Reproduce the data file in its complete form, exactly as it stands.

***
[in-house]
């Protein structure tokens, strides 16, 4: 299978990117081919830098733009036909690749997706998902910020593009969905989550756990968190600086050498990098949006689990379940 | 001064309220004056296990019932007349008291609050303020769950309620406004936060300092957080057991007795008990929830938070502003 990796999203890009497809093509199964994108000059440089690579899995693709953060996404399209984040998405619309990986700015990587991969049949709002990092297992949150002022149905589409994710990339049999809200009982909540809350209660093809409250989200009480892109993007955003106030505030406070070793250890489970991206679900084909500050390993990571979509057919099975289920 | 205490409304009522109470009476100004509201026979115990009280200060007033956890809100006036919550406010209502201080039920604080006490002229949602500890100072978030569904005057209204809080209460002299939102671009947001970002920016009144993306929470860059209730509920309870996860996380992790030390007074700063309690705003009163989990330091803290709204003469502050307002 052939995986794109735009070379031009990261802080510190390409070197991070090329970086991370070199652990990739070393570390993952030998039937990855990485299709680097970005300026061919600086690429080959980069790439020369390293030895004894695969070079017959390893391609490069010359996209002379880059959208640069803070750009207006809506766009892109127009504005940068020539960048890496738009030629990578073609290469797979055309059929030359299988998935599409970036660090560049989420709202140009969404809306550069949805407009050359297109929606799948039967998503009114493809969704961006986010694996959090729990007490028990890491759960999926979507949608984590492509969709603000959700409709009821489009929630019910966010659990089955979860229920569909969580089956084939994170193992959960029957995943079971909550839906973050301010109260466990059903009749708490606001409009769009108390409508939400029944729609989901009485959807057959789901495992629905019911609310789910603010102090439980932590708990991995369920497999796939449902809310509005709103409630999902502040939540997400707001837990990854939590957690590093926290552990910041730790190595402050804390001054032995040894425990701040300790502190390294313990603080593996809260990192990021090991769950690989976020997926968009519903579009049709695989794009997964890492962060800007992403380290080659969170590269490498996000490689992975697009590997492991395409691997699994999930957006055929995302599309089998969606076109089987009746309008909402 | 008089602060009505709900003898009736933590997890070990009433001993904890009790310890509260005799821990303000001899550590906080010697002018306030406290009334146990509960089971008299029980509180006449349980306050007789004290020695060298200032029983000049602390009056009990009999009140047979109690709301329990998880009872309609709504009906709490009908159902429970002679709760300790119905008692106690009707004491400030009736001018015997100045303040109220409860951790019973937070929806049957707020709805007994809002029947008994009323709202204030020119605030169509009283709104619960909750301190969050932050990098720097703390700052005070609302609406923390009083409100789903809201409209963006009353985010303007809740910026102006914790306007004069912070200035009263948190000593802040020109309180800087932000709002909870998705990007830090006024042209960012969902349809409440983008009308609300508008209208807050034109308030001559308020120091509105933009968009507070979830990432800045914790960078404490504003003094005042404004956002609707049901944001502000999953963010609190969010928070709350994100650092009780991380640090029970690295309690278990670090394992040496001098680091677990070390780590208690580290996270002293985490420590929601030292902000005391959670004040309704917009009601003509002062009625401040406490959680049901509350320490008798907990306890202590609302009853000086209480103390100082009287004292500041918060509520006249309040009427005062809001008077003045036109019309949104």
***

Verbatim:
[in-house]
């Protein structure tokens, strides 16, 4: 299978990117081919830098733009036909690749997706998902910020593009969905989550756990968190600086050498990098949006689990379940 | 001064309220004056296990019932007349008291609050303020769950309620406004936060300092957080057991007795008990929830938070502003 990796999203890009497809093509199964994108000059440089690579899995693709953060996404399209984040998405619309990986700015990587991969049949709002990092297992949150002022149905589409994710990339049999809200009982909540809350209660093809409250989200009480892109993007955003106030505030406070070793250890489970991206679900084909500050390993990571979509057919099975289920 | 205490409304009522109470009476100004509201026979115990009280200060007033956890809100006036919550406010209502201080039920604080006490002229949602500890100072978030569904005057209204809080209460002299939102671009947001970002920016009144993306929470860059209730509920309870996860996380992790030390007074700063309690705003009163989990330091803290709204003469502050307002 052939995986794109735009070379031009990261802080510190390409070197991070090329970086991370070199652990990739070393570390993952030998039937990855990485299709680097970005300026061919600086690429080959980069790439020369390293030895004894695969070079017959390893391609490069010359996209002379880059959208640069803070750009207006809506766009892109127009504005940068020539960048890496738009030629990578073609290469797979055309059929030359299988998935599409970036660090560049989420709202140009969404809306550069949805407009050359297109929606799948039967998503009114493809969704961006986010694996959090729990007490028990890491759960999926979507949608984590492509969709603000959700409709009821489009929630019910966010659990089955979860229920569909969580089956084939994170193992959960029957995943079971909550839906973050301010109260466990059903009749708490606001409009769009108390409508939400029944729609989901009485959807057959789901495992629905019911609310789910603010102090439980932590708990991995369920497999796939449902809310509005709103409630999902502040939540997400707001837990990854939590957690590093926290552990910041730790190595402050804390001054032995040894425990701040300790502190390294313990603080593996809260990192990021090991769950690989976020997926968009519903579009049709695989794009997964890492962060800007992403380290080659969170590269490498996000490689992975697009590997492991395409691997699994999930957006055929995302599309089998969606076109089987009746309008909402 | 008089602060009505709900003898009736933590997890070990009433001993904890009790310890509260005799821990303000001899550590906080010697002018306030406290009334146990509960089971008299029980509180006449349980306050007789004290020695060298200032029983000049602390009056009990009999009140047979109690709301329990998880009872309609709504009906709490009908159902429970002679709760300790119905008692106690009707004491400030009736001018015997100045303040109220409860951790019973937070929806049957707020709805007994809002029947008994009323709202204030020119605030169509009283709104619960909750301190969050932050990098720097703390700052005070609302609406923390009083409100789903809201409209963006009353985010303007809740910026102006914790306007004069912070200035009263948190000593802040020109309180800087932000709002909870998705990007830090006024042209960012969902349809409440983008009308609300508008209208807050034109308030001559308020120091509105933009968009507070979830990432800045914790960078404490504003003094005042404004956002609707049901944001502000999953963010609190969010928070709350994100650092009780991380640090029970690295309690278990670090394992040496001098680091677990070390780590208690580290996270002293985490420590929601030292902000005391959670004040309704917009009601003509002062009625401040406490959680049901509350320490008798907990306890202590609302009853000086209480103390100082009287004292500041918060509520006249309040009427005062809001008077003045036109019309949104």